What Is Animal Acupuncture?
Animal acupuncture is an ancient form of medicine using small filiform needles placed at predetermined points on the body.
Animal acupuncture aims to move Qi – the force or energy that makes us alive. Normally, Qi flows throughout the body along meridians or paths that interconnect the external surface of the body with the internal organs.
After placing needles in points, Qi moves freely. As Qi moves freely, the body maintains its balance or homeostasis. When Qi fails to move freely, disease results.
In our practice, we prefer acupuncture according to Traditional Chinese Veterinary Medicine principles instead of acupuncture based on science.
Acupuncture, in conjunction with Eastern herbal therapy, provides more benefits than acupuncture alone.
What Animal Acupuncture Helps
Acupuncture is indicated mainly for functional problems such as musculoskeletal problems like arthritis, noninfectious inflammation (such as allergies), and pain.
For small animals, the following are some of the general conditions treated with acupuncture:
- Musculoskeletal problems (such as arthritis or vertebral disc pathology)
- Skin problems (such as lick granuloma)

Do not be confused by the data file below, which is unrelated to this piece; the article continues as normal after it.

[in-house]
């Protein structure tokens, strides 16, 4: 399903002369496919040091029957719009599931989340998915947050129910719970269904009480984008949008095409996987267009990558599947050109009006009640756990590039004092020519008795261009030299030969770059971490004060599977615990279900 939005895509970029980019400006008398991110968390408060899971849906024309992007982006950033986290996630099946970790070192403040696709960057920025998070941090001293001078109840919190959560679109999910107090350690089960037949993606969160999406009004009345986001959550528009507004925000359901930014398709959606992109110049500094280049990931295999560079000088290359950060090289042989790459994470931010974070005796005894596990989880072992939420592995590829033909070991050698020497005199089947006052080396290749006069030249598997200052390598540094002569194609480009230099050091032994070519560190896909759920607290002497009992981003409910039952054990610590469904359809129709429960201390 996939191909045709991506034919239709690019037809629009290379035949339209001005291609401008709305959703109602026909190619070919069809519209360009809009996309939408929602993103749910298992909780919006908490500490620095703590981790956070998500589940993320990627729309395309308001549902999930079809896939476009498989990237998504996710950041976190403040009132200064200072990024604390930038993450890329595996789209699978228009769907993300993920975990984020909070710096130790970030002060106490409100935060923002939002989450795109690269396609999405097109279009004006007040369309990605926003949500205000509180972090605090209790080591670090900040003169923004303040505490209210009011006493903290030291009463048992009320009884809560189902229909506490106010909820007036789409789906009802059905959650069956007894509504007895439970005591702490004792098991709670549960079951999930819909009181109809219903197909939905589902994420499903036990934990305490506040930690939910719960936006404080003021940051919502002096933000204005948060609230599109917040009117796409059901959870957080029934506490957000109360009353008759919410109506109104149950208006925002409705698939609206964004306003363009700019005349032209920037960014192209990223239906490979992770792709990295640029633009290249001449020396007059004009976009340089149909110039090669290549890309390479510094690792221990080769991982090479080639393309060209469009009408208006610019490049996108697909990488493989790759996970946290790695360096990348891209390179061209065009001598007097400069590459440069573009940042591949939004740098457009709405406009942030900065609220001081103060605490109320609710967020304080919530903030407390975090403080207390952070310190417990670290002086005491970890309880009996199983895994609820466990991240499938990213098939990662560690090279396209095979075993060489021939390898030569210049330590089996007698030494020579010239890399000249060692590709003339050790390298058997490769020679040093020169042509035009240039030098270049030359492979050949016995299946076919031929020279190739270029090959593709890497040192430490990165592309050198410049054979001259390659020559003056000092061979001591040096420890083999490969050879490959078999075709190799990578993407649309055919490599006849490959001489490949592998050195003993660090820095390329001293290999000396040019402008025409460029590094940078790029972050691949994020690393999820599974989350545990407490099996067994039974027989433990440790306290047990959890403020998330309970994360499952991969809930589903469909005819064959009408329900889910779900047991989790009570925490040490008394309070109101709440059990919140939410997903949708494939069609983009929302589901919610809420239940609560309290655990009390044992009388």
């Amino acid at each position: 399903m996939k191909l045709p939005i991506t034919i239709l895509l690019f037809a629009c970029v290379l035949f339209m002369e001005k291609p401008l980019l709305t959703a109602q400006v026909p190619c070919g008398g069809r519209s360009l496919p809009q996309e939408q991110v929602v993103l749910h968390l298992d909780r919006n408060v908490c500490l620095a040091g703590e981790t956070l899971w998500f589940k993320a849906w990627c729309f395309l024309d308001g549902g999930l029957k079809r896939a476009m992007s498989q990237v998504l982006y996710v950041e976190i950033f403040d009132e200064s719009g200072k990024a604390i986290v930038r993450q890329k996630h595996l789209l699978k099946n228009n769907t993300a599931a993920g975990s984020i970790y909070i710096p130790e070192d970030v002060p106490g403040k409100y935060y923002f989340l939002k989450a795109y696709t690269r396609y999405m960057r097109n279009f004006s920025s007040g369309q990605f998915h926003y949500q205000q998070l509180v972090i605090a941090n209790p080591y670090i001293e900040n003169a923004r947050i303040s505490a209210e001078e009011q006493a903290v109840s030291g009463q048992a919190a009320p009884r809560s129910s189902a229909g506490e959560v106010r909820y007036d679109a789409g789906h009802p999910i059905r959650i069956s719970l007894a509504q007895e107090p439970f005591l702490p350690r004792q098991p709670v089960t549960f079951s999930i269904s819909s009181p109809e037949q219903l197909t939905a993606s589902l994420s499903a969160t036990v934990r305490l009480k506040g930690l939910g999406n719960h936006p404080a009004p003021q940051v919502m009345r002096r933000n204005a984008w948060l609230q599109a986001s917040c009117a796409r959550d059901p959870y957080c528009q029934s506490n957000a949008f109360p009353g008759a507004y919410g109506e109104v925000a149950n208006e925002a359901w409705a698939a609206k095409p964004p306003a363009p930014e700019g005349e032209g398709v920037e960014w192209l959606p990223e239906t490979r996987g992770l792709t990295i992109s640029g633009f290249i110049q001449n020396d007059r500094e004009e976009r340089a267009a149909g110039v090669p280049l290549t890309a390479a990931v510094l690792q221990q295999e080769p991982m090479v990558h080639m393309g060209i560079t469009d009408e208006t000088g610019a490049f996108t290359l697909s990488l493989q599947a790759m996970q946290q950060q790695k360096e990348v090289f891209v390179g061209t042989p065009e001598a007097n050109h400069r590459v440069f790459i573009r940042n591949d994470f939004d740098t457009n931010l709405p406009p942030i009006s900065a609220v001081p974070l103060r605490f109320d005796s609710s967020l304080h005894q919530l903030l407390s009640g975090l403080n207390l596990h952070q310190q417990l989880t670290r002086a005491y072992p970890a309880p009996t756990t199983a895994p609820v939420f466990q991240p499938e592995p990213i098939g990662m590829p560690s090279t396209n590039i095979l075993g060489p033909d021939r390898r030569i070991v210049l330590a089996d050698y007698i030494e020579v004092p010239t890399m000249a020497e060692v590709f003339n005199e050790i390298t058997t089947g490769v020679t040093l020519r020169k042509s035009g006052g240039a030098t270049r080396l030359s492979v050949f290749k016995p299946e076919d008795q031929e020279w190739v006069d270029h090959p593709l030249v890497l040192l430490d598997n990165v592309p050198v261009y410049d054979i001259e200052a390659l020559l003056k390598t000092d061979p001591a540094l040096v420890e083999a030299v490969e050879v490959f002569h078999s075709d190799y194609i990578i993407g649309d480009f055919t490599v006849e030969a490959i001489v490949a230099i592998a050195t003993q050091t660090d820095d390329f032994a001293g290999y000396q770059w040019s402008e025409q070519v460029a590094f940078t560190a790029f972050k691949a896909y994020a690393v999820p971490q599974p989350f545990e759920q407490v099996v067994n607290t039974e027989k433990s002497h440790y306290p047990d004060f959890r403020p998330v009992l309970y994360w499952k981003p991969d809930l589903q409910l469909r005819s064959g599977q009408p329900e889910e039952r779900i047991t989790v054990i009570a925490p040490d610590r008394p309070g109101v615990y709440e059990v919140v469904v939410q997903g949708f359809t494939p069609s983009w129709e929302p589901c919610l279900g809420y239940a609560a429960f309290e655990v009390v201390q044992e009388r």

- Respiratory problems (such as feline asthma)
- Gastrointestinal problems (such as diarrhea)
- Selected reproductive problems
In horses, acupuncture is commonly used for functional problems as well. General conditions where it might be applied include the following:
- Musculoskeletal problems
- Nervous system problems (such as facial nerve paralysis)
- Skin problems
- Respiratory problems (such as heaves and “Bleeders”)
- Gastrointestinal problems
- Selected reproductive disorders.
In addition, regular animal acupuncture treatment can also treat minor sports injuries and help keep muscles and tendons resistant to damage.
You might not know that many world-class professional and amateur athletes use acupuncture as a routine part of their training.
So, if your animals participate in any athletic endeavor, such as racing, jumping, or showing, acupuncture helps these athletes stay in top physical condition.
How Animal Acupuncture Works
According to ancient Chinese medical philosophy, the disease results from an imbalance of energy in the body. Acupuncture balances this energy and assists the body in healing itself.
In Western terms, acupuncture can assist the body in healing itself by affecting specific physiological changes.
For example, acupuncture can:
- Stimulate nerves
- Increase blood circulation
- Relieve muscle spasms
- Cause the release of hormones and endorphins
Although many of acupuncture’s physiological effects have been studied, many more remain unknown.
Further research must be done to discover all the effects and proper uses of veterinary acupuncture.
See Dr. Smith’s Interview with WRKN Channel 2 News
1. Is Acupuncture Safe?
Acupuncture is one of the safest forms of animal medical treatment when administered by a properly trained veterinarian.